Asiatisk Plads is a waterfront area in the Christianshavn neighbourhood of Copenhagen, Denmark. It is bounded by Torvegade to the south, next to Knippel Bridge, Strandgade to the east and it takes its name from Danish Asia Company which was based at the site from its foundation in 1732 until 1843 when it was dissolved. Asiatisk Plads is frequently used as a metonym for the Ministry, Danish Asia Company was founded in 1732 as a replacement for the Danish East India Company which had been dissolved in 1729. A head office for the company was built at a site just south of Old Dry Dock in 1738 to a design by Philip de Lange, the complex was expanded with the addition of two warehouses. The southern part of the grounds was redeveloped in 1978-1980 when a new home was built for the Ministry of Foreign Affairs to designs by Haldor Gunnløgson, the complex consists of three buildings with gables facing the water in accordance with the traditions for warehouses. Their monotonous Modernist designs have been heavily criticized, Philip de Langes former head office for the Danish Asia Company is designed in the Late Baroque style.
The facade is decorated with a relief, probably by Johann Christoph Petzold, a short wall with a gate connects the building to a warehouse which was built at the neighbouring site in 1781 to a design by J. B. To achieve symmetry, the warehouse has a similar to that of the head office in terms of proportions. The site includes the Eigtved Warehouse which was built for the Danish Asia Company from 1748 to 1750. It is named after its architect, Nicolai Eigtved, who was responsible for the planning of Frederiksstaden around the time as well as for many prominent buildings such as Amalienborg Palace. Erik Møller Architects refurbished all three buildings and adapted them to the needs of the Foreign Ministry between 1979 and 1982, the quay features three abstract sculptures by Søren Georg Jensen, The Cyclop, The Long Journey )Den Lange Rejse) and Figurehead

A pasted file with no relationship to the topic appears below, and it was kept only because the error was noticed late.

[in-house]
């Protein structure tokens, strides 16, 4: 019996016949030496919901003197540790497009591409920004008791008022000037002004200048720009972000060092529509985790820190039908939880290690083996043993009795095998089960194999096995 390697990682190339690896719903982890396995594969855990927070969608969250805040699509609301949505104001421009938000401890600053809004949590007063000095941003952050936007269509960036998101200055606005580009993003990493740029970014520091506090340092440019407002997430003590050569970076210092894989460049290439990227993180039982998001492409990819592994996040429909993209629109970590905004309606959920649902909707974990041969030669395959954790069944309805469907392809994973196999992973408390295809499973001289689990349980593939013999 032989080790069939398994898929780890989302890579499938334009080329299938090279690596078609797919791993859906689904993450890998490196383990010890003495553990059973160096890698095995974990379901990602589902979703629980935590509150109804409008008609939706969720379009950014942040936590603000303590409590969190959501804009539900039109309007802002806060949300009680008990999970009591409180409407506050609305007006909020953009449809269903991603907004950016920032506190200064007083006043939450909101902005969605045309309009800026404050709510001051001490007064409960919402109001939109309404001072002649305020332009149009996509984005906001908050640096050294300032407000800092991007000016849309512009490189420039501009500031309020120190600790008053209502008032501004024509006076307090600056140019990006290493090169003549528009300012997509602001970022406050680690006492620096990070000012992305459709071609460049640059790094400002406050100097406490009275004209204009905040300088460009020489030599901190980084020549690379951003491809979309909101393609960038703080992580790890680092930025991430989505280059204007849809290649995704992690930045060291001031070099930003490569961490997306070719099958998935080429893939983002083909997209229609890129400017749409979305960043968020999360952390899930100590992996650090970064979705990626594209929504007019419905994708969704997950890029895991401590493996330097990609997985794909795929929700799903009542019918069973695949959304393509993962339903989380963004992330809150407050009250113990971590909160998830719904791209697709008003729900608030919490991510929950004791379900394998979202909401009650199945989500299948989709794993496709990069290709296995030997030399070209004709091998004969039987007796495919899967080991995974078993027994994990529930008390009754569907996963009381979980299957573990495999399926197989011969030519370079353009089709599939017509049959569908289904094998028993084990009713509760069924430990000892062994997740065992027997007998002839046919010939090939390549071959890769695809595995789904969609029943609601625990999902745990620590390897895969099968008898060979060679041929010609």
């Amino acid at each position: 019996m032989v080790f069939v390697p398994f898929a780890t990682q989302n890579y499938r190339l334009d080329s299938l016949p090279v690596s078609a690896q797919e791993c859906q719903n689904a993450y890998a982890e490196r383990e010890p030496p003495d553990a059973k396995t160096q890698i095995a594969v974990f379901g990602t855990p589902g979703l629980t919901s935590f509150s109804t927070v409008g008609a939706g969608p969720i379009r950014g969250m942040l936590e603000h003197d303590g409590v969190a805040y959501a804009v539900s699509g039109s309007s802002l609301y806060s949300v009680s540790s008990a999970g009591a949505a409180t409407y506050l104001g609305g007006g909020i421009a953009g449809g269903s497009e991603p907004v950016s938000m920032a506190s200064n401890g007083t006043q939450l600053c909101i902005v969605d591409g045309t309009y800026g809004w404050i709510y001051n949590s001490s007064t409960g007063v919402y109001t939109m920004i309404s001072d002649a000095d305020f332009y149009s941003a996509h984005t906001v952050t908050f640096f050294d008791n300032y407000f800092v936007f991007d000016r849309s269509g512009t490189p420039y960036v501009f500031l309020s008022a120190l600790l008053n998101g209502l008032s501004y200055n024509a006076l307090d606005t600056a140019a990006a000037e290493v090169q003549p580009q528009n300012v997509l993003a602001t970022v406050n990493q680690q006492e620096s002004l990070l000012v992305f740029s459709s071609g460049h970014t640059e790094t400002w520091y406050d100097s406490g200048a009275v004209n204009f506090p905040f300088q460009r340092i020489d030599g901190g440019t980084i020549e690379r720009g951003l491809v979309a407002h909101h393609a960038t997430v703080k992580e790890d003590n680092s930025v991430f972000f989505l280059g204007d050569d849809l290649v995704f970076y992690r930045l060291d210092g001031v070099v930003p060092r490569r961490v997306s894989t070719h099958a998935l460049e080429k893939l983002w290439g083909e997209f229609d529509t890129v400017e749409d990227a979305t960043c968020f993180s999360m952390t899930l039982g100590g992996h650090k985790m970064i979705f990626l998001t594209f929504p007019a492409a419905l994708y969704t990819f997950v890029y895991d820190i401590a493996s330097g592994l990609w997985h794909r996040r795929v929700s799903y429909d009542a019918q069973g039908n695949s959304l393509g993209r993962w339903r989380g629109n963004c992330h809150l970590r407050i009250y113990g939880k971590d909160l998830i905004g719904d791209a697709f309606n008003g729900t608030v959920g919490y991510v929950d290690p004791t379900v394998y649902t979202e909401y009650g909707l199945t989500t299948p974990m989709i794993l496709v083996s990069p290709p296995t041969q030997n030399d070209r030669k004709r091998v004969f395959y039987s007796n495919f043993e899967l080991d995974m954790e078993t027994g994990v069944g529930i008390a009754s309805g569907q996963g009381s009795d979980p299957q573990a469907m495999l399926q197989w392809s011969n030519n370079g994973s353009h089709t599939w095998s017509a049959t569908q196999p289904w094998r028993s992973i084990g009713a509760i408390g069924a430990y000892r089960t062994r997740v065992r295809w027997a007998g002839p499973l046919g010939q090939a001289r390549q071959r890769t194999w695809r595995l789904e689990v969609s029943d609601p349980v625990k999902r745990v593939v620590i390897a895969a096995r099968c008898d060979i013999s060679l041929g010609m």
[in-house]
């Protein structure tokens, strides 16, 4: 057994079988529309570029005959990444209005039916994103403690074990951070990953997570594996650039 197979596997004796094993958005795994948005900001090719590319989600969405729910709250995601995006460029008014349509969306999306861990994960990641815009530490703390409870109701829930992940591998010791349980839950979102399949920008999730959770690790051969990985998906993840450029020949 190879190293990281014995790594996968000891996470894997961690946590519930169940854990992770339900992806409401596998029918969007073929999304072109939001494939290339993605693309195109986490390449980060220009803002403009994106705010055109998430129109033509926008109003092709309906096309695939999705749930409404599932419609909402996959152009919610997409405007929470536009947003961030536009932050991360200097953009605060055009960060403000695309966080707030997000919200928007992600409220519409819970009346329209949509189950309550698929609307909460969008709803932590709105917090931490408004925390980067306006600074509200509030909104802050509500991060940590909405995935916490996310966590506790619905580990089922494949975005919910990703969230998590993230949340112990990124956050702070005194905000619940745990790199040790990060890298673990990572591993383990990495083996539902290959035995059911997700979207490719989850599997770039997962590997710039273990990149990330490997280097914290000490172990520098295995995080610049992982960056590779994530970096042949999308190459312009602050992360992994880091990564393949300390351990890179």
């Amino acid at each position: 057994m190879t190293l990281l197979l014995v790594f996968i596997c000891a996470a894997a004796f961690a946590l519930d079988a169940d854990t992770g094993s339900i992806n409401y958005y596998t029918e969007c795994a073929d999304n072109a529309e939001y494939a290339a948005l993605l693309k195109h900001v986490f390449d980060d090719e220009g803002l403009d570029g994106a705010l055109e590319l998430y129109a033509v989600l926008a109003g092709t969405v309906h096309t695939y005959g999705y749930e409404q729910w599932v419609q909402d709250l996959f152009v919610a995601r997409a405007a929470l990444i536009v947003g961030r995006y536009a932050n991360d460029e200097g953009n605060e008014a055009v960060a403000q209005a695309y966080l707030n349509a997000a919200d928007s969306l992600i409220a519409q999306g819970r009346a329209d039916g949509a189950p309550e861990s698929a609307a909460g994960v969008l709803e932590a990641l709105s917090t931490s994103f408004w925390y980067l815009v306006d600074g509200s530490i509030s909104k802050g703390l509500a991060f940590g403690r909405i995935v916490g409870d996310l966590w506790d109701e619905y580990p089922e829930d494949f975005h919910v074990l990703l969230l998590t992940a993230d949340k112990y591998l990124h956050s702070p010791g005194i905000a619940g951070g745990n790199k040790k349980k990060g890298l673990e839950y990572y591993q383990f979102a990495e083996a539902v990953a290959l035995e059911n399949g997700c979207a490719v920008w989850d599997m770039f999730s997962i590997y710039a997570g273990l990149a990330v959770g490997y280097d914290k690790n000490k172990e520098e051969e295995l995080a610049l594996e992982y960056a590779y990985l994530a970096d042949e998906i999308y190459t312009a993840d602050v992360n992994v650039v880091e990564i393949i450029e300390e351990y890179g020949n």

An orphanage is a residential institution devoted to the care of orphans—children whose biological parents are deceased or otherwise unable or unwilling to care for them. It is frequently used to describe institutions abroad, where it is an accurate term. Most children who live in orphanages are not orphans, four out of five children in orphanages having at least one living parent, most orphanages have been closed in Europe and North America. Few large international charities continue to fund orphanages, they are still commonly founded by smaller charities, especially in developing countries, orphanages may prey on vulnerable families at risk of breakdown and actively recruit children to ensure continued funding. Orphanages in developing countries are run by the state. Other residential institutions for children can be called group homes, childrens homes, rehabilitation centers, night shelters, the Romans formed their first orphanages around 400 AD. Jewish law prescribed care for the widow and the orphan, plato says, Orphans should be placed under the care of public guardians.